KRASNAYA POLYANA, Russia (AP) — Steve Langton's workout regimen is the stuff of legend around the U.S. bobsled team, so much so that a pair of fellow athletes made a video a couple years ago chronicling his exploits.
They called it "Push Track Hero."
"Olympic Hero" might be the sequel.
After years of training, Langton is now an Olympic medalist, teaming with driver Steven Holcomb to win the bronze medal in two-man bobsledding, the first medal for the United States in that event since 1952. He was getting the medal on Tuesday, one day after USA-1 finished the competition behind sleds from Russia and Switzerland.
"It's very overwhelming," said Langton, a native of Melrose, Mass. "I'm physically drained and I'm also emotionally drained. It's going to set in at some point."
For as much as the U.S. needed that 62-year Olympic medal drought in two-man bobsled to end, the American contingent was clearly overjoyed for Langton as well.
He's a former world push champion, is someone just about everyone in the U.S. sliding world — luge and skeleton athletes included — seems to gravitate to, is as well-respected as anyone in the program and goes about his work in a relatively unassuming manner. In a sport where the drivers tend to get most of the attention, Langton tends to just push the sled, jump aboard, put his head down and do his job quietly.
"He's worked harder than anybody," Holcomb said. "To be able to get him on the podium, that was a big goal of mine personally."
The congratulatory messages poured in on social media. Kristi Yamaguchi sent a note lauding Holcomb and Langton. U.S. bobsledder Chuck Berkeley — he and driver Cory Butner were the two who made the "Push Track Hero" video — called Langton the best two-man brakeman in American bobsled history. John Daly, who was devastated when his hopes for a medal in men's skeleton were dashed after popping a groove to start his final run, lauded his Lake Placid roommate, saying the medal was well deserved.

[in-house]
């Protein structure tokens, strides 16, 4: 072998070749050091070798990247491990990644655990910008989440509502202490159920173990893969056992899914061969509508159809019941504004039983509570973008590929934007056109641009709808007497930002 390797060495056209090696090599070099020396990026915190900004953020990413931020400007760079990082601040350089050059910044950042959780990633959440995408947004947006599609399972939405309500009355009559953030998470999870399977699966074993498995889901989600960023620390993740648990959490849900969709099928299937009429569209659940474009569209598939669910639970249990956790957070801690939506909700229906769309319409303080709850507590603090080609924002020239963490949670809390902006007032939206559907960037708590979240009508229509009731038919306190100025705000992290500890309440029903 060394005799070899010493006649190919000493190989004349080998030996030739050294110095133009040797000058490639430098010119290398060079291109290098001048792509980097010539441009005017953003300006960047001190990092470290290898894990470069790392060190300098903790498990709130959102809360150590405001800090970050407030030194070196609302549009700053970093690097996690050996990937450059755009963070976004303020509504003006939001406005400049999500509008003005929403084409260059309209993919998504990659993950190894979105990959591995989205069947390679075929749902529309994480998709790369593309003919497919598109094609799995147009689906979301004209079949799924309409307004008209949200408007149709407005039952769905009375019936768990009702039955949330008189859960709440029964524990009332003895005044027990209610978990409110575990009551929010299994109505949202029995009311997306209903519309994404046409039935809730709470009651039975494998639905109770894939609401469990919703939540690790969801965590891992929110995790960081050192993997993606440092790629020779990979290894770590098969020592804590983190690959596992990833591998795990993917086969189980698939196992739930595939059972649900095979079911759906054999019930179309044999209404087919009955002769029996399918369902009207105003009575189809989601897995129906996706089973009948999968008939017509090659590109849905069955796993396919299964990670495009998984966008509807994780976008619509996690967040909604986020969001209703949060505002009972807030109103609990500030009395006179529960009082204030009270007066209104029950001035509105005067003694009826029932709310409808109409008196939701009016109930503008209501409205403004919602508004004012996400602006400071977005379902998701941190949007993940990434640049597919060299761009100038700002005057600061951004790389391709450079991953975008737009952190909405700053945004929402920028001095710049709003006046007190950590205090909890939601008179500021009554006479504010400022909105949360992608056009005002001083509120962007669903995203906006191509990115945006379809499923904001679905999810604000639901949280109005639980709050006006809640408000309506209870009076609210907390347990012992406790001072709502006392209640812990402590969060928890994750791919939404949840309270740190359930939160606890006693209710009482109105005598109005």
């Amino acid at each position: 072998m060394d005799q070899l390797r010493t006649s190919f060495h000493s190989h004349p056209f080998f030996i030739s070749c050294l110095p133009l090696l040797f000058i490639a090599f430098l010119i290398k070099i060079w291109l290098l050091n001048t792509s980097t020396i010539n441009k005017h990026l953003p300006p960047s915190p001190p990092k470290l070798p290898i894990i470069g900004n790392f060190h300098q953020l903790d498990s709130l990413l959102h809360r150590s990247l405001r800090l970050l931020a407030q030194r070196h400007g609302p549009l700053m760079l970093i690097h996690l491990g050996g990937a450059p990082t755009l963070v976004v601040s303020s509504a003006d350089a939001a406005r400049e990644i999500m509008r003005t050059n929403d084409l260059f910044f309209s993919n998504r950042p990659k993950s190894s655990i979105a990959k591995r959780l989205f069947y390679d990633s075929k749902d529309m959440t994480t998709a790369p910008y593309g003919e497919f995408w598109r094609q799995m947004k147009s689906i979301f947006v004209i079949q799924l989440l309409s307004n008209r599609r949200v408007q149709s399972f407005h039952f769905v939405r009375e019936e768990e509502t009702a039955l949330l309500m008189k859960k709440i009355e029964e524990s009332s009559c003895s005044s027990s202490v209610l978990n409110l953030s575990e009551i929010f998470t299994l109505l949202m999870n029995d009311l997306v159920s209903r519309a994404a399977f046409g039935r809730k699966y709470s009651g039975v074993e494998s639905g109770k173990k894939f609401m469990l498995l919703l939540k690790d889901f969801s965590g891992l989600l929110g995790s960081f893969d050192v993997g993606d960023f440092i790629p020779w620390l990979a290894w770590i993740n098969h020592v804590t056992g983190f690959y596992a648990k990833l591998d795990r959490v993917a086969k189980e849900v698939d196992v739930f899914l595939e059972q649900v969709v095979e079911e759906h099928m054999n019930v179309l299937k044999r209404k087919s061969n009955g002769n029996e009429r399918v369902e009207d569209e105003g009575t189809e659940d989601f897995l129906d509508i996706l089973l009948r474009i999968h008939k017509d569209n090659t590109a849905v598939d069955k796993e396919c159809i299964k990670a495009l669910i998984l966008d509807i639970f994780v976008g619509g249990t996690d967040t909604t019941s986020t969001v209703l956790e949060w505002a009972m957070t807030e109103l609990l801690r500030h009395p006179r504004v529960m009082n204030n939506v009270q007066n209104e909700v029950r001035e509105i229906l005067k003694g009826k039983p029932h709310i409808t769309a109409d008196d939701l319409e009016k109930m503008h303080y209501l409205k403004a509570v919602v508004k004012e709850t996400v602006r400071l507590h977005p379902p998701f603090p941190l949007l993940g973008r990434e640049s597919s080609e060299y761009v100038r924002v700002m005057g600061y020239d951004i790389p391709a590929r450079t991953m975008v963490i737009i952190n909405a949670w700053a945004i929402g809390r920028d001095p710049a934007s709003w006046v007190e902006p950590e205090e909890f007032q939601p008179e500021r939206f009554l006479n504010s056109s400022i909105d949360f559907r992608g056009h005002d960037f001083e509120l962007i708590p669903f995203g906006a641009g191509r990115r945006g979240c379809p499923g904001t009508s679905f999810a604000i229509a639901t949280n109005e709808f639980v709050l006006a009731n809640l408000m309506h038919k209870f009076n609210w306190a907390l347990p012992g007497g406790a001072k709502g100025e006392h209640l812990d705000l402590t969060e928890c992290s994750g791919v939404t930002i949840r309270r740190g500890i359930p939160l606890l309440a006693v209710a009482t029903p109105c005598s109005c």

Even Dr. Joseph E. Aoun — the President of Northeastern University, Langton's school — tweeted in appreciation of the medal.
Langton has long been someone who has reluctantly accepted moments in the spotlight. After this, there's no avoiding attention.
"I'm in this sport to win medals for my country and my family and all the people who have supported me along the way," Langton said. "Definitely with a medal, it answers that question, 'Was it worth it?' The answer's obviously yes."
Holcomb and Langton didn't get that medal by much of a margin, finishing just 0.03 seconds ahead of a Russian sled that made a huge late push to challenge for the bronze spot.
But they held on, and now have a chance to go home with two medals from Sochi. The Americans should contend in four-man this weekend, with Langton again being a big part of Holcomb's USA-1 team there.
"We had a great season in two-man. We had a great season in four-man," Langton said. "I hope there are high expectations. That's when I tend to do my best work."
And if there's one thing Langton likes to do, it's work.
Fitness is an obsession for him, and what he can do in the weight room is ridiculous, even for elite athletes. He's done a 62-inch standing box jump — meaning, basically, he could jump over Yamaguchi if so inclined. He squats more than 500 pounds. He's been timed around 4.3 seconds in the 40-yard dash. He overcame a serious hip problem that required surgery in the fall of 2008, then another serious leg injury in 2009.
All those weights, all those reps, they were all to lift one pound — the weight of an Olympic bronze medal.